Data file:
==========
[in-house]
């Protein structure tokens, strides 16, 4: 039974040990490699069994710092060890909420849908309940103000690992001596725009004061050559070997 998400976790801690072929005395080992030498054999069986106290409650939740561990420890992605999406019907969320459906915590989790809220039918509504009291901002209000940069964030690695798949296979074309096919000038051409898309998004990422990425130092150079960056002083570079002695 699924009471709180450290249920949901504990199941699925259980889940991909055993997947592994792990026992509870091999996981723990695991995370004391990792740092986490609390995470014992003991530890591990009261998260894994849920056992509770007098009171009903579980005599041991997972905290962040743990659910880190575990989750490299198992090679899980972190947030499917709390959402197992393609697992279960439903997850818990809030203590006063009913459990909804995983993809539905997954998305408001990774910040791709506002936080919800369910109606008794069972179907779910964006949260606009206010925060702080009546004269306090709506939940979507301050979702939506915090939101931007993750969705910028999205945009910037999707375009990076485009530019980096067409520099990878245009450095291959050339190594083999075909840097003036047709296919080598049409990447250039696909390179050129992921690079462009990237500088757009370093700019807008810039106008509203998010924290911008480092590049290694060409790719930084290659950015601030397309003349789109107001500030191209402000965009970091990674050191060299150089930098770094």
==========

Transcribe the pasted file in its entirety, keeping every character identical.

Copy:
[in-house]
């Protein structure tokens, strides 16, 4: 039974040990490699069994710092060890909420849908309940103000690992001596725009004061050559070997 998400976790801690072929005395080992030498054999069986106290409650939740561990420890992605999406019907969320459906915590989790809220039918509504009291901002209000940069964030690695798949296979074309096919000038051409898309998004990422990425130092150079960056002083570079002695 699924009471709180450290249920949901504990199941699925259980889940991909055993997947592994792990026992509870091999996981723990695991995370004391990792740092986490609390995470014992003991530890591990009261998260894994849920056992509770007098009171009903579980005599041991997972905290962040743990659910880190575990989750490299198992090679899980972190947030499917709390959402197992393609697992279960439903997850818990809030203590006063009913459990909804995983993809539905997954998305408001990774910040791709506002936080919800369910109606008794069972179907779910964006949260606009206010925060702080009546004269306090709506939940979507301050979702939506915090939101931007993750969705910028999205945009910037999707375009990076485009530019980096067409520099990878245009450095291959050339190594083999075909840097003036047709296919080598049409990447250039696909390179050129992921690079462009990237500088757009370093700019807008810039106008509203998010924290911008480092590049290694060409790719930084290659950015601030397309003349789109107001500030191209402000965009970091990674050191060299150089930098770094």